News & Commentary

Survival and the creative economy in the time of coronavirus

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To mangle Dostoyevsky’s words, a society should be judged not by how it treats its successful creatives but how it nurtures and develops its creative workers of the future.

Going into the “Great Pause”, the creative economy employed 260,000 Victorians and was growing at twice the rate of the rest of the economy.

The creative economy was at the heart of our cultural identity and central to our visitor and experience economy. It was a keystone to regional employment growth and economic diversity.

The role of first peoples and diverse communities sent the message that Victoria was a place that reflected and welcomed your contribution, no matter who you were and where you were from and what your story was.

This diversity made the place interesting to global, knowledge-based investors. Success and investment begat success. The most visited galleries, libraries and museums in the nation, surrounded by the most vibrant live music scene in the world, and a pipeline of state, university and private sector investment in all fields of the creative economy, from the booming digital and gamification sector to design innovation, drove growth and change.

The March shutdown hit the creative community hard and fast. The ABS points to the sector being the earliest and the hardest hit nationally, with well over half the sector stopping trade in a matter of days. More recent Grattan Institute work shows that the crisis in the creative and cultural sectors deepens as the impact of efforts to save lives by “flattening curves”, staying home and washing hands takes hold.

The March shutdown hit the creative community hard and fast. The ABS points to the sector being the earliest and the hardest hit nationally, with well over half the sector stopping trade in a matter of days.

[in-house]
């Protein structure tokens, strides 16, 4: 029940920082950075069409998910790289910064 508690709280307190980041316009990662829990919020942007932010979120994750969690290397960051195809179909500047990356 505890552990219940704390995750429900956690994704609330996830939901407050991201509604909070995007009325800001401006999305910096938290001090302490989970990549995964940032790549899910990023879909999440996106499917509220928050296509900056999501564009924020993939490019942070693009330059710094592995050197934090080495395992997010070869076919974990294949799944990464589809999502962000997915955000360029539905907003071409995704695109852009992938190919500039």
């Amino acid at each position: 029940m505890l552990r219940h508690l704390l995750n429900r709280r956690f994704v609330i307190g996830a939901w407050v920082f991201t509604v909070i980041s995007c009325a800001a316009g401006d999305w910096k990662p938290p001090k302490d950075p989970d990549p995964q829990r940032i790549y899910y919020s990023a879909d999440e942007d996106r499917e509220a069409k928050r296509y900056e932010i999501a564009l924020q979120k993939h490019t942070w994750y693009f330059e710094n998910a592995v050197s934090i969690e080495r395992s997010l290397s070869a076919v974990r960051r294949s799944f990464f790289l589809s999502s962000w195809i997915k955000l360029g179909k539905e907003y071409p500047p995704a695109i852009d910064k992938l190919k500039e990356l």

With the initial enthusiasm over the JobKeeper package – whilst clearly welcomed – dissipating as its design runs into the real world of the original “gig economy” that underpins so much of the sector, the need for all levels of government to step up in the crisis grows.

That is why Victoria immediately moved in March when we waived rents in state-owned sites and guaranteed existing multi-year funded organisations income until the end of the 2021 financial year.

There were community-wide supports for mental health, rental housing and other programs that had a particular relevance for the creative community.

We supported and welcomed the creative communities leading innovation on digital platforms, to engage the wider community while delivering some form of support to battered bank balances. But with the crisis deepening it wasn’t ever going to be enough.

Now and for a long time to come, government action will be critical to the jobs, the innovation and future of our creative communities.

That’s why our recent $16.8 million down-payment on the survival of the Victorian sector between now and the end of this financial year is so important.